We believe the landowners have waived the right to raise this point. The landowners and their attorney were aware that one of the jurors had separated herself from the rest of the jurors prior to the time the jury returned to the courtroom and presented its verdict. If they believed there had been any misconduct on the part of the juror that would prejudice the verdicts, the landowners should have brought this to the attention of the trial judge when they first became aware of it. In Braun v. Riskedahl, 150 N.W.2d 577, 582-583 (N.D. 1967), this court stated:"Ordinarily, the rule is that where a party wishes to take advantage of irregularities occurring during the course of a trial, either on the part of the court, the jury, the parties, or anyone acting for or on their behalf he must do so at the time they occur, to the end that the court may take appropriate action if possible to remedy any prejudice that may have resulted."
The purpose for this rule was set forth in an earlier North Dakota case. In Kinneberg v. Kinneberg, 8 N.D. 311, 79 N.W. 337 (1899), this court stated:"It is a well-settled and wholesome rule of practice that a motion for a new trial based upon the misconduct of the jury must be accompanied by an affirmative showing that such misconduct was unknown to the moving party before the final submission of the case. This rule proceeds upon the principle that one who has knowledge of facts which would vitiate the verdict should bring such facts to the attention of the court at the earliest possible moment, to the end that the fault may be corrected, and, if this is not done, he is deemed to have waived the right to object; or, as sometimes expressed, he is not permitted to conceal the knowledge of the facts, and take the chance of the verdict being favorable to him, and then, if unfavorable, have it set aside on grounds which he has concealed." 8 N.D. at 314, 79 N.W. at 337.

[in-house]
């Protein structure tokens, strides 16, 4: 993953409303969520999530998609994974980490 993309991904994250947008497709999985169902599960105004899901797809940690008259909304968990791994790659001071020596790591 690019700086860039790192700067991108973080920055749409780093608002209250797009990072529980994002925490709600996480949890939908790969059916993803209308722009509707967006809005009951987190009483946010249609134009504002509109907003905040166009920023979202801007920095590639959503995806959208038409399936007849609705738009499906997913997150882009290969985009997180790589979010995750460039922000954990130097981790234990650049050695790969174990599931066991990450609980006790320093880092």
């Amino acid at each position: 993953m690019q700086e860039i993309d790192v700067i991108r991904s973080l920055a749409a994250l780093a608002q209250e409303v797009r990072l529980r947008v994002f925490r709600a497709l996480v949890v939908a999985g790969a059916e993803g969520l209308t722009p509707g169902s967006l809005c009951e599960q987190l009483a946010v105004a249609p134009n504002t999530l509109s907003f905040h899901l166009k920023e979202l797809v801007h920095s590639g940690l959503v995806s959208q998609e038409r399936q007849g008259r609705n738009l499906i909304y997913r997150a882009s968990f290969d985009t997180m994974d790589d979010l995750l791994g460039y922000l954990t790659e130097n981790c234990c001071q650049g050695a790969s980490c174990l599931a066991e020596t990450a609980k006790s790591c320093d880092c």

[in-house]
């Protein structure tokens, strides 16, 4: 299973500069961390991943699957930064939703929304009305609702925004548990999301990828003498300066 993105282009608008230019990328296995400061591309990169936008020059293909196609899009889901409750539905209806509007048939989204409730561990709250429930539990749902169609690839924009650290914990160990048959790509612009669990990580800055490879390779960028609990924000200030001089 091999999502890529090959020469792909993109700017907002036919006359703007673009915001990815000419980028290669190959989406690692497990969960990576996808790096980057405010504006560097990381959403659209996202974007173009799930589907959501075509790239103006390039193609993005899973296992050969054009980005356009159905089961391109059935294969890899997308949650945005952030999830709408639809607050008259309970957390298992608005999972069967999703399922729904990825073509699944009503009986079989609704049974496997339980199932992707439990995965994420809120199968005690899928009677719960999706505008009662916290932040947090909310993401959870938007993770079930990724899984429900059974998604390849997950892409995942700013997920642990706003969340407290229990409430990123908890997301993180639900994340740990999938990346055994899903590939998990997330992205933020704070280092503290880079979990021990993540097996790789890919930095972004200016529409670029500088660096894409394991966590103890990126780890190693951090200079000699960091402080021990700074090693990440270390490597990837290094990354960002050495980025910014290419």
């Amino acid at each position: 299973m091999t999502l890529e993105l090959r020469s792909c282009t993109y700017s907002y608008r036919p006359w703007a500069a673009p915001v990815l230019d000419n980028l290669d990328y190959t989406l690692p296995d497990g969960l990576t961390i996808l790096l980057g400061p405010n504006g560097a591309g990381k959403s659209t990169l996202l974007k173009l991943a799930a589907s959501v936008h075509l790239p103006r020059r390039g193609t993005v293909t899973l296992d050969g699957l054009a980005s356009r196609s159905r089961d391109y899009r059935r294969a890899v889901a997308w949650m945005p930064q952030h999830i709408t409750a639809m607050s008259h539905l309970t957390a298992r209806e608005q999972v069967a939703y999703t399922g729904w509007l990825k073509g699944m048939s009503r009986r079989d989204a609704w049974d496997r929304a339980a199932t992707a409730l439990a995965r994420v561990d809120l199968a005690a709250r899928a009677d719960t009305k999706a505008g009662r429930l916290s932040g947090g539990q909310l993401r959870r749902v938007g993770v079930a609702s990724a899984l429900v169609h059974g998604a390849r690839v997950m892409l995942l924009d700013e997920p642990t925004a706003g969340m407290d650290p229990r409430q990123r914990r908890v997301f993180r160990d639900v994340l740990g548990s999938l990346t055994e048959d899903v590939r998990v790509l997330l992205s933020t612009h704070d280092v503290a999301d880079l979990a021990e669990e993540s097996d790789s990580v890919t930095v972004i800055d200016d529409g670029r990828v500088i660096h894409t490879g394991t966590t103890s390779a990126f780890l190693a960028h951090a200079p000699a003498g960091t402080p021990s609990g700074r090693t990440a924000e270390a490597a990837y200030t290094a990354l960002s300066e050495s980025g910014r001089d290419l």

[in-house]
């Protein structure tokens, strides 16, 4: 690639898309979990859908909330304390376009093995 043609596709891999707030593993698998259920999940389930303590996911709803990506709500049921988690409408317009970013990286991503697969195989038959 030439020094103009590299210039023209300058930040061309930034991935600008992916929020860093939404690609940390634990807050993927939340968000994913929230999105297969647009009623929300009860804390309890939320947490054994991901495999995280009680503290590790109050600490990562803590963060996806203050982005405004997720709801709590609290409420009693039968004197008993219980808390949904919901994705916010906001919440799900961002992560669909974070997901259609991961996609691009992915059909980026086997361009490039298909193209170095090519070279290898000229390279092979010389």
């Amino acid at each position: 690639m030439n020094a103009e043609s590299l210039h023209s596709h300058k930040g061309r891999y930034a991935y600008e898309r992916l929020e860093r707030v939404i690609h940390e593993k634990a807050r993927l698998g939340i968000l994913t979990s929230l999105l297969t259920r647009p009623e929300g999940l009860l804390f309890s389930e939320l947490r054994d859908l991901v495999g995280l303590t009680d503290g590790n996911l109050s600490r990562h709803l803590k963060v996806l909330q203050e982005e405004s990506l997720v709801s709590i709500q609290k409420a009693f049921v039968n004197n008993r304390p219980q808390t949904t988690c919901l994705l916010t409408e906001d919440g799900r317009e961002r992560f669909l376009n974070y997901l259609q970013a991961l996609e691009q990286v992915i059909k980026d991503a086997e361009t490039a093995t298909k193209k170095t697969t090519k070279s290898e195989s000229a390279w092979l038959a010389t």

It is true that in Kinneberg the court was concerned with misconduct occurring prior to the submission of the case to the jury, but we believe the reasons expressed for the necessity of bringing allegations of misconduct immediately to the attention of the trial court are just as applicable to allegations of misconduct occurring during the course of the jury's deliberation.
The prevailing party does have the burden to prove that the misconduct was not prejudicial [James Turner & Sons v. Great Northern Ry. Co., supra], but the decision of the landowners to wait before informing the trial judge of the alleged misconduct made it more difficult for Basin to meet its burden. Had the trial court been informed of the incident when the landowners were first aware of the juror's separation, the court could have questioned the juror immediately about her conduct, in which case Basin would not have had to rely on past recollections by means of affidavits to show that the alleged misconduct was not prejudicial.
Because the record does not disclose that the landowners advised the court of the juror's separation from the other jurors when they knew about it before the entry of the verdicts, we hold that they are now precluded from alleging this misconduct as prejudicial. But because the trial judge considered the issue in denying the landowners' motion for new trial, we have examined that ruling of the district court.